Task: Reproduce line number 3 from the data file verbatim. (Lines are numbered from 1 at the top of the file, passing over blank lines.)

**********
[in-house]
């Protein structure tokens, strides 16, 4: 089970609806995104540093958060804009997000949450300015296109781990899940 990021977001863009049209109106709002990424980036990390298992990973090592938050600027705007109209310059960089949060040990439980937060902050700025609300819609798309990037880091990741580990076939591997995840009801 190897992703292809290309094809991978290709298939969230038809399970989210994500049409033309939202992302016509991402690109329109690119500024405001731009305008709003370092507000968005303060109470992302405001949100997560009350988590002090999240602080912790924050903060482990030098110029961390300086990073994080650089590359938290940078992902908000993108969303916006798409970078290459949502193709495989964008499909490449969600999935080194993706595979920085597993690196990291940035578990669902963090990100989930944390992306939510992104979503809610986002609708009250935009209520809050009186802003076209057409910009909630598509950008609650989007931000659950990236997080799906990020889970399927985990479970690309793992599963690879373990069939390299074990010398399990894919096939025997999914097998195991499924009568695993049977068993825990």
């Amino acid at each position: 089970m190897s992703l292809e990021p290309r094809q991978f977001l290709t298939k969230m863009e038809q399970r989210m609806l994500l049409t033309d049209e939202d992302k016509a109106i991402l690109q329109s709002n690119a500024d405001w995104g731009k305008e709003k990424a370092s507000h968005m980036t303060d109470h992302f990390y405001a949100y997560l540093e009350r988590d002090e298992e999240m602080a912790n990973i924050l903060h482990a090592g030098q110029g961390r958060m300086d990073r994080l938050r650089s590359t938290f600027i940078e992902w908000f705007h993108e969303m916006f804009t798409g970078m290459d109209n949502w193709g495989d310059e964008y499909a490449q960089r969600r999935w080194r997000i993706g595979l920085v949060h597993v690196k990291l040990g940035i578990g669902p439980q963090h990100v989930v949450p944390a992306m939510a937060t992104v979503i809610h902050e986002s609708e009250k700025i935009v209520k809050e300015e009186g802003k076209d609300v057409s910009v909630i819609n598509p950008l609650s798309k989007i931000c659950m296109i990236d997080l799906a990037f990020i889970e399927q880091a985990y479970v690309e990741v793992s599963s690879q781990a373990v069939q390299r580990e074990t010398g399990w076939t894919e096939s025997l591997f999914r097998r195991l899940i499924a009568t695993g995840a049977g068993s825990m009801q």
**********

């Amino acid at each position: 089970m190897s992703l292809e990021p290309r094809q991978f977001l290709t298939k969230m863009e038809q399970r989210m609806l994500l049409t033309d049209e939202d992302k016509a109106i991402l690109q329109s709002n690119a500024d405001w995104g731009k305008e709003k990424a370092s507000h968005m980036t303060d109470h992302f990390y405001a949100y997560l540093e009350r988590d002090e298992e999240m602080a912790n990973i924050l903060h482990a090592g030098q110029g961390r958060m300086d990073r994080l938050r650089s590359t938290f600027i940078e992902w908000f705007h993108e969303m916006f804009t798409g970078m290459d109209n949502w193709g495989d310059e964008y499909a490449q960089r969600r999935w080194r997000i993706g595979l920085v949060h597993v690196k990291l040990g940035i578990g669902p439980q963090h990100v989930v949450p944390a992306m939510a937060t992104v979503i809610h902050e986002s609708e009250k700025i935009v209520k809050e300015e009186g802003k076209d609300v057409s910009v909630i819609n598509p950008l609650s798309k989007i931000c659950m296109i990236d997080l799906a990037f990020i889970e399927q880091a985990y479970v690309e990741v793992s599963s690879q781990a373990v069939q390299r580990e074990t010398g399990w076939t894919e096939s025997l591997f999914r097998r195991l899940i499924a009568t695993g995840a049977g068993s825990m009801q």